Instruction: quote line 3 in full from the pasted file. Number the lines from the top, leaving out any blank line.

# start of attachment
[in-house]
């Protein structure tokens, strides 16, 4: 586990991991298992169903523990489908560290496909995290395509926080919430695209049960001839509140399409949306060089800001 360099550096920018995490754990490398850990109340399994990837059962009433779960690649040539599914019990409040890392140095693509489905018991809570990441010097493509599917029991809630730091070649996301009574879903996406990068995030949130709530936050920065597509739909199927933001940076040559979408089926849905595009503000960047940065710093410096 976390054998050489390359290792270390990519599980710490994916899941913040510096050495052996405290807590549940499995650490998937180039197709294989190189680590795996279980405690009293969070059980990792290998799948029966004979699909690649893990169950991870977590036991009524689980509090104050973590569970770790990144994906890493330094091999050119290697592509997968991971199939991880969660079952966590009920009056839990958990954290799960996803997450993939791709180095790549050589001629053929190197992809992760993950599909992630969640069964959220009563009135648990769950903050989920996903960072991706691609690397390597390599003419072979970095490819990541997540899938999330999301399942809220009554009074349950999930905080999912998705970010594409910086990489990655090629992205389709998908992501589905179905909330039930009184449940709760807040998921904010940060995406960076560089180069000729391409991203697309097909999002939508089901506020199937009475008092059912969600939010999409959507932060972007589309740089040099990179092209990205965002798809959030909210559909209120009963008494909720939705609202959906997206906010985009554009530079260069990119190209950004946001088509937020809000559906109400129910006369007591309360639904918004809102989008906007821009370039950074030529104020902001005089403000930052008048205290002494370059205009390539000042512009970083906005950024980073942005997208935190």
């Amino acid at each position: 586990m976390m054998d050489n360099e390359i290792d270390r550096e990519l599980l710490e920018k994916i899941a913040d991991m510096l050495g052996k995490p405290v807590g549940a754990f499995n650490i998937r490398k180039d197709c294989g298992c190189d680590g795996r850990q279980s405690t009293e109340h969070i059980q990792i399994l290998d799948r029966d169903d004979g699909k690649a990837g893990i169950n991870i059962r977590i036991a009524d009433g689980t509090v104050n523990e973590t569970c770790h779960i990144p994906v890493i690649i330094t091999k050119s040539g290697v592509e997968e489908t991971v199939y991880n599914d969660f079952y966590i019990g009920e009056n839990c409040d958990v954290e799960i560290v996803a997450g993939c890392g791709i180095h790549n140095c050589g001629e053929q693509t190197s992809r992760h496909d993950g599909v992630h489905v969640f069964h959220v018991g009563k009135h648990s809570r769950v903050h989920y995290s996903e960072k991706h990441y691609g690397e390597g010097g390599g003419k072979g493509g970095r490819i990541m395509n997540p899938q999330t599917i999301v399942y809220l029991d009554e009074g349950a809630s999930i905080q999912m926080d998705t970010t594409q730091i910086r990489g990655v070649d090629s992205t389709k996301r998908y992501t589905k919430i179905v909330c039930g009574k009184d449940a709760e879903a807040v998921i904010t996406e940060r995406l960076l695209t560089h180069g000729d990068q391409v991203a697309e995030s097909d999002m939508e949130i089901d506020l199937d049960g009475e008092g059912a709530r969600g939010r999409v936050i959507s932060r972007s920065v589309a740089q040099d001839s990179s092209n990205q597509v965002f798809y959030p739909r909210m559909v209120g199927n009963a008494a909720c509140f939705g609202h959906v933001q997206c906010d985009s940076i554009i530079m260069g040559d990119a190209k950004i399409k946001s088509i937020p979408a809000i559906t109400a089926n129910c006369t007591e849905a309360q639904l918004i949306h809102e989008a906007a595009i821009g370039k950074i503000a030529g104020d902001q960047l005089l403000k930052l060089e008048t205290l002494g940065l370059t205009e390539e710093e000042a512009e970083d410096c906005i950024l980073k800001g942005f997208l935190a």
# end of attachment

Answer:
């Amino acid at each position: 586990m976390m054998d050489n360099e390359i290792d270390r550096e990519l599980l710490e920018k994916i899941a913040d991991m510096l050495g052996k995490p405290v807590g549940a754990f499995n650490i998937r490398k180039d197709c294989g298992c190189d680590g795996r850990q279980s405690t009293e109340h969070i059980q990792i399994l290998d799948r029966d169903d004979g699909k690649a990837g893990i169950n991870i059962r977590i036991a009524d009433g689980t509090v104050n523990e973590t569970c770790h779960i990144p994906v890493i690649i330094t091999k050119s040539g290697v592509e997968e489908t991971v199939y991880n599914d969660f079952y966590i019990g009920e009056n839990c409040d958990v954290e799960i560290v996803a997450g993939c890392g791709i180095h790549n140095c050589g001629e053929q693509t190197s992809r992760h496909d993950g599909v992630h489905v969640f069964h959220v018991g009563k009135h648990s809570r769950v903050h989920y995290s996903e960072k991706h990441y691609g690397e390597g010097g390599g003419k072979g493509g970095r490819i990541m395509n997540p899938q999330t599917i999301v399942y809220l029991d009554e009074g349950a809630s999930i905080q999912m926080d998705t970010t594409q730091i910086r990489g990655v070649d090629s992205t389709k996301r998908y992501t589905k919430i179905v909330c039930g009574k009184d449940a709760e879903a807040v998921i904010t996406e940060r995406l960076l695209t560089h180069g000729d990068q391409v991203a697309e995030s097909d999002m939508e949130i089901d506020l199937d049960g009475e008092g059912a709530r969600g939010r999409v936050i959507s932060r972007s920065v589309a740089q040099d001839s990179s092209n990205q597509v965002f798809y959030p739909r909210m559909v209120g199927n009963a008494a909720c509140f939705g609202h959906v933001q997206c906010d985009s940076i554009i530079m260069g040559d990119a190209k950004i399409k946001s088509i937020p979408a809000i559906t109400a089926n129910c006369t007591e849905a309360q639904l918004i949306h809102e989008a906007a595009i821009g370039k950074i503000a030529g104020d902001q960047l005089l403000k930052l060089e008048t205290l002494g940065l370059t205009e390539e710093e000042a512009e970083d410096c906005i950024l980073k800001g942005f997208l935190a």